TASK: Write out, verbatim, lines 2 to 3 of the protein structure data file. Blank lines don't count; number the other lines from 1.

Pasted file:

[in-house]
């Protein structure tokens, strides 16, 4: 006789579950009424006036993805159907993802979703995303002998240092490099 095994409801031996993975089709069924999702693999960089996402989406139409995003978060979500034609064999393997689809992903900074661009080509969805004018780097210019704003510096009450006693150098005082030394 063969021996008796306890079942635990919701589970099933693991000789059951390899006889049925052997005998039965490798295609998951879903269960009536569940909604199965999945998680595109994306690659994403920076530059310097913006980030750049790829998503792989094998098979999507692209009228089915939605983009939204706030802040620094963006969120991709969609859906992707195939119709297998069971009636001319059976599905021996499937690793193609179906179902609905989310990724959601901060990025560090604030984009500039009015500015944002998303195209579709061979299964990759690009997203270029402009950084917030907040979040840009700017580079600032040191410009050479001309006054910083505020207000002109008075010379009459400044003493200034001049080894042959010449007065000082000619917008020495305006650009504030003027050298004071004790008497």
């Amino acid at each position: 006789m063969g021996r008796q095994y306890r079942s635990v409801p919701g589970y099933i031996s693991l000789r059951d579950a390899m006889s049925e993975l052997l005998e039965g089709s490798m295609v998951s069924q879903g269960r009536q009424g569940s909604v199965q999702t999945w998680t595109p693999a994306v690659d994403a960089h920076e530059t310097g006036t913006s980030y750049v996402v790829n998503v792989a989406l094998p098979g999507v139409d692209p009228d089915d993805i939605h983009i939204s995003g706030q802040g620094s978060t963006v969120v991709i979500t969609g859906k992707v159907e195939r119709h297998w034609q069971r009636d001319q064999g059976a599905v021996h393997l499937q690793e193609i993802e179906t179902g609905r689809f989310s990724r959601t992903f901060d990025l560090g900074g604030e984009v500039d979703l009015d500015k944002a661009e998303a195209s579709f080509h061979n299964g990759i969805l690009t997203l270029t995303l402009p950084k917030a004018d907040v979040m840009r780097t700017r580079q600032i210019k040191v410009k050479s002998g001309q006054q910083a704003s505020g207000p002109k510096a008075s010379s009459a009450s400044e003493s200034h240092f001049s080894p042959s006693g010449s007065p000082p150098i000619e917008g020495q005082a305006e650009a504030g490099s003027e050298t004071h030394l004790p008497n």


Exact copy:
């Protein structure tokens, strides 16, 4: 006789579950009424006036993805159907993802979703995303002998240092490099 095994409801031996993975089709069924999702693999960089996402989406139409995003978060979500034609064999393997689809992903900074661009080509969805004018780097210019704003510096009450006693150098005082030394 063969021996008796306890079942635990919701589970099933693991000789059951390899006889049925052997005998039965490798295609998951879903269960009536569940909604199965999945998680595109994306690659994403920076530059310097913006980030750049790829998503792989094998098979999507692209009228089915939605983009939204706030802040620094963006969120991709969609859906992707195939119709297998069971009636001319059976599905021996499937690793193609179906179902609905989310990724959601901060990025560090604030984009500039009015500015944002998303195209579709061979299964990759690009997203270029402009950084917030907040979040840009700017580079600032040191410009050479001309006054910083505020207000002109008075010379009459400044003493200034001049080894042959010449007065000082000619917008020495305006650009504030003027050298004071004790008497």
């Amino acid at each position: 006789m063969g021996r008796q095994y306890r079942s635990v409801p919701g589970y099933i031996s693991l000789r059951d579950a390899m006889s049925e993975l052997l005998e039965g089709s490798m295609v998951s069924q879903g269960r009536q009424g569940s909604v199965q999702t999945w998680t595109p693999a994306v690659d994403a960089h920076e530059t310097g006036t913006s980030y750049v996402v790829n998503v792989a989406l094998p098979g999507v139409d692209p009228d089915d993805i939605h983009i939204s995003g706030q802040g620094s978060t963006v969120v991709i979500t969609g859906k992707v159907e195939r119709h297998w034609q069971r009636d001319q064999g059976a599905v021996h393997l499937q690793e193609i993802e179906t179902g609905r689809f989310s990724r959601t992903f901060d990025l560090g900074g604030e984009v500039d979703l009015d500015k944002a661009e998303a195209s579709f080509h061979n299964g990759i969805l690009t997203l270029t995303l402009p950084k917030a004018d907040v979040m840009r780097t700017r580079q600032i210019k040191v410009k050479s002998g001309q006054q910083a704003s505020g207000p002109k510096a008075s010379s009459a009450s400044e003493s200034h240092f001049s080894p042959s006693g010449s007065p000082p150098i000619e917008g020495q005082a305006e650009a504030g490099s003027e050298t004071h030394l004790p008497n």